Creole is the non-Anglo-Saxon culture and lifestyle that flourished in Louisiana before it was sold to the United States in 1803 and that continued to dominate South Louisiana until the early decades of the 20th century. Until then, native birth in Louisiana, the French language and Roman Catholicism were the benchmarks for identity in this Latin-based society that included people of white, black and mixed-race ancestry. In essence, Creole identity was in opposition to American, English-speaking, Protestant identity.
Culturally, influences from three groups, namely, west Europeans, west Africans, along with significant input from Native Americans combined to become Louisiana Creole culture.
The Creole functioned in an elitist structure, based on family ties. In its philosophy, economics and politics, European custom and modern thought were thrown out and, in their place, a strict, self-serving pragmatism was born out of the isolation and desperation that characterized Louisiana in her formative years. The earliest, tragic lessons of survival in Louisiana created a family-oriented world that would, for centuries, put little value in public education or public works and even in the rule of law.
Creole Louisiana was a place where class determined social status, where rural life conformed to rigid disciplines, where human bondage created wealth, where adherence to the family business and tradition was paramount, where women ran businesses and owned property, where democratic ideals and individualism were held in contempt and where, until the 20th century, people spoke French and lived this way, separate from the dominant White-Anglo-Saxon-Protestant American culture.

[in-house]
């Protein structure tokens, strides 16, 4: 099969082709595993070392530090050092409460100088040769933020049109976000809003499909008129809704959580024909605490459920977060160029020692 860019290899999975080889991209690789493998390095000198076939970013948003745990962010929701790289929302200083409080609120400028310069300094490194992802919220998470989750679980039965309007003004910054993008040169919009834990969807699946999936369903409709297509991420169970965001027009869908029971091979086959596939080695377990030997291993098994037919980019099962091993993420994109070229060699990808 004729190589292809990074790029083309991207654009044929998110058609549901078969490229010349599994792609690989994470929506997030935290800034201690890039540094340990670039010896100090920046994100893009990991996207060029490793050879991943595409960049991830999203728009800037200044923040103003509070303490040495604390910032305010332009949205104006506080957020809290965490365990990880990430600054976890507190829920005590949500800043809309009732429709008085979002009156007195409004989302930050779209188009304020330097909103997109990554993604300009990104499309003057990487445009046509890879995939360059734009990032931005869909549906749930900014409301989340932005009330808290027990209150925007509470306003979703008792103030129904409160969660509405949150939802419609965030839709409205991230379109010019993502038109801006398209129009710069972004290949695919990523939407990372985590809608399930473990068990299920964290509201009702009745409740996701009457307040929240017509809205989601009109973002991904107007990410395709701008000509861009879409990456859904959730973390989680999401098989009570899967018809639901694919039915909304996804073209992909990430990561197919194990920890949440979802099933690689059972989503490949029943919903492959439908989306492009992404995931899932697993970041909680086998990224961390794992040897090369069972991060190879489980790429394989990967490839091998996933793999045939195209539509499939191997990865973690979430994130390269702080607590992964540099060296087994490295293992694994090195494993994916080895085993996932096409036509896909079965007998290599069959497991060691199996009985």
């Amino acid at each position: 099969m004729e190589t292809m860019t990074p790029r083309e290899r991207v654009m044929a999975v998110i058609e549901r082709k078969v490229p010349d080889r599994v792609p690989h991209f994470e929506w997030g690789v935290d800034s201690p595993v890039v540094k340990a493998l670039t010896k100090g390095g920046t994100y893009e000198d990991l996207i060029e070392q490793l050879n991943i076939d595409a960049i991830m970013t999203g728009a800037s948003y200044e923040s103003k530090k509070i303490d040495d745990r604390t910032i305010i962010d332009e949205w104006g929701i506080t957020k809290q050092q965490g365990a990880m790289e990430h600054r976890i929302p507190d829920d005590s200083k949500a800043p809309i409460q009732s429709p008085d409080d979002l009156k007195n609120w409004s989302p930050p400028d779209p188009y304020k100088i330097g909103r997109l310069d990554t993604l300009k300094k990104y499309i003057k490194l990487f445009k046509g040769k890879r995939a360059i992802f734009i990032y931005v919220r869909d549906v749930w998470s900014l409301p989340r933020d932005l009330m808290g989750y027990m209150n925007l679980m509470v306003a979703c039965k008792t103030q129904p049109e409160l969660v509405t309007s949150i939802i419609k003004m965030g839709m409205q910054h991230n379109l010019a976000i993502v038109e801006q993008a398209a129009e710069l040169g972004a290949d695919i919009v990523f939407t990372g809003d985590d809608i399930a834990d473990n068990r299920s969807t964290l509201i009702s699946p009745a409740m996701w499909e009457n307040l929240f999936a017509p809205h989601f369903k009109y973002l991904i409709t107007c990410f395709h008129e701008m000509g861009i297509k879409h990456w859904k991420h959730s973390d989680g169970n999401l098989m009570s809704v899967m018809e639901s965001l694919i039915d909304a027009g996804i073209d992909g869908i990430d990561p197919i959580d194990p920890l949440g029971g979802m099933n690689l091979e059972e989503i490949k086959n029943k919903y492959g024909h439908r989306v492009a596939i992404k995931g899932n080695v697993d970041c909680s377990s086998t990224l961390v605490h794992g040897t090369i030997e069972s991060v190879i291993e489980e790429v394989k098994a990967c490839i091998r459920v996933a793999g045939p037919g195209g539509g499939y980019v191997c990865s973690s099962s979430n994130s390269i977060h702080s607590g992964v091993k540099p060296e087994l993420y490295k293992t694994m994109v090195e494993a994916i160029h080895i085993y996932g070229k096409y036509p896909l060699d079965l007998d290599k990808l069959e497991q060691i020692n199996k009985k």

The Creole experience in Louisiana is a close cousin to Creole cultures world-wide. The nearest examples are found in the Caribbean: Cuba, Haiti, Guadeloupe and Martinique. The Indian Ocean holds: Réunion, Mauritius, Seychelles and Goa. In South America, the Guianas and Brazil are recognized as Creole countries.
All these places have similar ethnic mixtures, strong links in cuisine, architecture, music, folklore, life-styles, religion, family values and colonial economies. Louisiana is just one small member of this Creole family that stretches across the globe, but is the only part found in the United States.
Over the last century, the meaning of Creole has shifted in Louisiana due to French and Creole heritage language loss, forced assimilation in English, and Americanization. This change was dictated by many varying Anglo definitions, all based on the concept of race. These imposed meanings varied from: descendants of French and Spanish aristocrats to racially mixed or to anyone of African blood. In the Louisiana Creole mind, such distinctions are not only irrelevant, they contradict and hide the essential nature of this vanishing, alternative culture.
5 Centuries of Habitation
5 Centuries of Habitation